Situating Acker within a lineage of queer artists is odd because she was clear on the kind of art with which she felt her greatest affinity. ‘When I did Don Quixote,’ she said, ‘what I really wanted to do was a Sherrie Levine painting. I’m fascinated by Sherrie’s work.’ But an exhibition considering Acker within the legacy of appropriation would force us to see her in light of Levine’s 2011 admission that ‘we didn’t know the neo-avant-garde of the 80s would be used like it was to provide coverfire for Reaganomics,’ or shadowed by Richard Prince’s sale – then disavowal – of a photograph of Ivanka Trump’s Instagram. The complicity between appropriation and commodification is one legacy of Acker’s practice today, and it is telling that this legacy – disenchanting but historically informative – has been shunned in favour of a vague curatorial haze of liberating queerness.
both images I, I, I, I, I, I, I, Kathy Acker, 2019 (installation view). Photo: readsreads.info. Courtesy ICA, London
The framing of Acker as somehow queer is doubly odd in that it occludes what this exhibition reminds us is the source of Acker’s greatest insights as well as her greatest limitation: her single-minded obsession with bourgeois heterosexuality. One wall text shows that from the beginning of her career, in Childlike Life of the Black Tarantula (1973), she was creating a mythology wherein ‘I [began] to live solely according to my desires’. Nowhere are these desires better encapsulated than in one of the dream maps reproduced on another wall: ‘I want to be the mermaid, the seducer of men, but I’m not’. In that dream map, for all of the polymorphous physicality of characters’ bodies, the object of her sexual desire, as it is in all her work, is the ejaculating penis.
There is no greater document of the terrifying claustrophobia of this kind of heterosexuality than The Blue Tape (1974), a video of Acker and Alan Sondheim discussing their relationship. “Power in relationships”, Acker says at one point, “is giving sexual pleasure.” Acker wanted to have that power, not to undo the system that makes power the only mechanism through which men and women can desire one another. Across the exhibition, we see no women as objects of desire – apart from Acker herself, posing naked for Sondheim’s gaze; we see no models of kinship between women and men outside of heterosexuality; just the fantasy of Acker as Pussy, King of the Pirates (1996), outside all social bonds and free to make her own desire the law.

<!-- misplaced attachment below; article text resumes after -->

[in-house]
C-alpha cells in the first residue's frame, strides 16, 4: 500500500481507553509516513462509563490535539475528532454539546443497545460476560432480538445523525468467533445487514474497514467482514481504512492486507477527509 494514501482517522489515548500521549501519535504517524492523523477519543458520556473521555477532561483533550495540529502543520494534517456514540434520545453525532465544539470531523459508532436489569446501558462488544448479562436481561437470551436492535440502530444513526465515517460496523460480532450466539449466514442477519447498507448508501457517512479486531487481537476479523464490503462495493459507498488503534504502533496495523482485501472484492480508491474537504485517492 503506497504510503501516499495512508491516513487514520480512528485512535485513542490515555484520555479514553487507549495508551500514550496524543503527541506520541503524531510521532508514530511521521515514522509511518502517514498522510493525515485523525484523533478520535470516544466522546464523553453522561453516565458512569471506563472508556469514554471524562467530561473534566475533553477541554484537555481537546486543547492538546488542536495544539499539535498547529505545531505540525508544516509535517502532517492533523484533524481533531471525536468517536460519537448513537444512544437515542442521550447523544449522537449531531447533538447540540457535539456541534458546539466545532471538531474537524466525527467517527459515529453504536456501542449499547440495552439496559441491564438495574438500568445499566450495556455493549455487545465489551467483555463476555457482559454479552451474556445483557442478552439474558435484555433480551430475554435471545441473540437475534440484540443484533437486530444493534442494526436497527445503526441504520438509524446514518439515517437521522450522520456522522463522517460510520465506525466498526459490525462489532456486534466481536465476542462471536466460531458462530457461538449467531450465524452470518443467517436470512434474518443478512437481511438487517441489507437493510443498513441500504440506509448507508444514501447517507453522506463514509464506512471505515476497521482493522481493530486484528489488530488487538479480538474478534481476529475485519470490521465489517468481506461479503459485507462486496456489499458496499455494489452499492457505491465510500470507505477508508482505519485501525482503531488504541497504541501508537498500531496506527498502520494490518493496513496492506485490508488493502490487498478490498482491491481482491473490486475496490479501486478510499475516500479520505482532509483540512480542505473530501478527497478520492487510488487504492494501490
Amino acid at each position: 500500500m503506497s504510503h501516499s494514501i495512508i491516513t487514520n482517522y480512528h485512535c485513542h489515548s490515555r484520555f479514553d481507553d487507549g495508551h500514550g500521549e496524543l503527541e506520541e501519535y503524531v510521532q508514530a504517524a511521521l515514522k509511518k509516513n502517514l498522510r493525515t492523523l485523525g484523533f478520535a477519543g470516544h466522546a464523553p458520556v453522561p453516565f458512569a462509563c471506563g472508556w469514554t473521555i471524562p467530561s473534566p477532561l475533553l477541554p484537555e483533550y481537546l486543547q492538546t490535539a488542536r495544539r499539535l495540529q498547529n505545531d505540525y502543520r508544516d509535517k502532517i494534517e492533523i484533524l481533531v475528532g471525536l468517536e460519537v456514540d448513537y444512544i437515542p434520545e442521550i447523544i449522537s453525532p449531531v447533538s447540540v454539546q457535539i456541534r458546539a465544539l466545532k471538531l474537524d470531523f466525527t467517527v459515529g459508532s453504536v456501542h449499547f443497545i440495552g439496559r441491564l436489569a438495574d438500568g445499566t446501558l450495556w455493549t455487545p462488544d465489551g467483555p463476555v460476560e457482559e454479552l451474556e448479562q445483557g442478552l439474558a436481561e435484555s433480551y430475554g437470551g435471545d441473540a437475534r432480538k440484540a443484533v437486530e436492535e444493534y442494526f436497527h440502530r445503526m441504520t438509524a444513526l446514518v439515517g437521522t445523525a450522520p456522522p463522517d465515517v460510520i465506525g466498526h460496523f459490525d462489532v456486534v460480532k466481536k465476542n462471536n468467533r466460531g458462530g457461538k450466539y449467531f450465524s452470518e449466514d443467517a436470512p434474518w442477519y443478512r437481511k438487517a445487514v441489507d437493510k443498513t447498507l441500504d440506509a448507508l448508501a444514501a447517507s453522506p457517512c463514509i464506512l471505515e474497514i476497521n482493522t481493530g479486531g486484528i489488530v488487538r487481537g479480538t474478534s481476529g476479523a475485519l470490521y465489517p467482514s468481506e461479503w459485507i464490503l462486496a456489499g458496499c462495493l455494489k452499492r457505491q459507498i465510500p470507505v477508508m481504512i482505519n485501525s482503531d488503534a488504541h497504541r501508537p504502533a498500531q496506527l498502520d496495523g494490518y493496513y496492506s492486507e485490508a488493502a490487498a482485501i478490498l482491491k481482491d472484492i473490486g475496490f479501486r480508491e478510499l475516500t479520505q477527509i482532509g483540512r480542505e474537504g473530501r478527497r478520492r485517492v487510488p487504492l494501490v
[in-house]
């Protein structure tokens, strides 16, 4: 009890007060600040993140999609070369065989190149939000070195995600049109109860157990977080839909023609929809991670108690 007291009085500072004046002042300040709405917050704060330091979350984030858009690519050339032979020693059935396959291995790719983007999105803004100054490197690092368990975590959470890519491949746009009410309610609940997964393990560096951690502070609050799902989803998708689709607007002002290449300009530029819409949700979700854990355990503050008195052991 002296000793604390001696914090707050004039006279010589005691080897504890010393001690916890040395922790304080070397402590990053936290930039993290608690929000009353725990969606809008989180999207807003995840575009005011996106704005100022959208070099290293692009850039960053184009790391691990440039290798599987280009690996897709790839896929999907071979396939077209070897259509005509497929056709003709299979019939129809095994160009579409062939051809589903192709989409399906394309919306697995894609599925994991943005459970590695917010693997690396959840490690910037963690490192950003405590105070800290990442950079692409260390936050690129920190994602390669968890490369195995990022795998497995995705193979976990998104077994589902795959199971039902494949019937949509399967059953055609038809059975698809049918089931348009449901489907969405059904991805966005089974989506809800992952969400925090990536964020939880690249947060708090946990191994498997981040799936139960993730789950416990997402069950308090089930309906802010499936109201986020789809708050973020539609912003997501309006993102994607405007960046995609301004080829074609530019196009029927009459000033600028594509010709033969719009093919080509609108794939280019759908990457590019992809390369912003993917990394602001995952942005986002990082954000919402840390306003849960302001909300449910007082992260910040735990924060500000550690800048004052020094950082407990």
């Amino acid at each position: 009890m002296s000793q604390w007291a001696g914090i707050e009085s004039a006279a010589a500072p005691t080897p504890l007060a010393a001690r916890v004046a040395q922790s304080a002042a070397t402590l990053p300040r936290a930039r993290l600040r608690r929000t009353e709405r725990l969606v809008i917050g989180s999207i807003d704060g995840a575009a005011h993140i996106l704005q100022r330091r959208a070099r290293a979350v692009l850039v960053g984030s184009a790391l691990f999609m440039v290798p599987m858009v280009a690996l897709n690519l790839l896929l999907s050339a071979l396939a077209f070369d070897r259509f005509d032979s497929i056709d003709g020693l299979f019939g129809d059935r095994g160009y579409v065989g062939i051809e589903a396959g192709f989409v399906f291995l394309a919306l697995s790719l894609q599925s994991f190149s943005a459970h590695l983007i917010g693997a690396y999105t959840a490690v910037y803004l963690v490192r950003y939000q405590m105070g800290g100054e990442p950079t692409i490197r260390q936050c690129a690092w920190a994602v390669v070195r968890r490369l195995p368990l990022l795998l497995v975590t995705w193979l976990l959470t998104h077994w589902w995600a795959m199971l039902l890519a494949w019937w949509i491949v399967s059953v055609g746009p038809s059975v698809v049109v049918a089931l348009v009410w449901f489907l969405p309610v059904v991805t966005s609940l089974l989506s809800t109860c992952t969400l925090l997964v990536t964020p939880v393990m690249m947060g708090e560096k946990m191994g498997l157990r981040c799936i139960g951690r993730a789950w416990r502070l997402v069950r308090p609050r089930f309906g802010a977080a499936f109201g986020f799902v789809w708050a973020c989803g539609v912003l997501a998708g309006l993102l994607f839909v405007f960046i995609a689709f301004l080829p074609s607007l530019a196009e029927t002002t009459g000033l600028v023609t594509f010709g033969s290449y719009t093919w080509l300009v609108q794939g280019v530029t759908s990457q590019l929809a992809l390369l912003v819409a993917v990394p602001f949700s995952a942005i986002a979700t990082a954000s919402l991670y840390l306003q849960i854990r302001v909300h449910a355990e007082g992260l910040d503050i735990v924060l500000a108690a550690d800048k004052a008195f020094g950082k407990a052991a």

This is the Acker that even this exhibition cannot repress. As I left, I passed one video screen showing Acker’s vagina while she masturbated, and another where Acker, shaven-headed and pierced, read one of her pirate stories for Channel 4: “Mary Read fell in love with a real man. I make my own laws, I make my own sexuality.” Acker didn’t want men to love her; I’m not sure she even cared if they liked her. She wanted to create her own body, pierced and bald and muscled, and to bend men’s desire to that creation. Kathy Acker, quite simply, wanted to fuck men and to write about fucking men, over and over, in the selfish pleasure of repetition. That women like this are still something to be embarrassed about, to be buried under the fog of a desexualised notion of queerness, is a true lesson of her revival, of which this exhibition is the guilty culmination.
I, I, I, I, I, I, I, Kathy Acker, Institute of Contemporary Arts, London, 1 May – 4 August 2019
Online exclusive published on 2 August 2019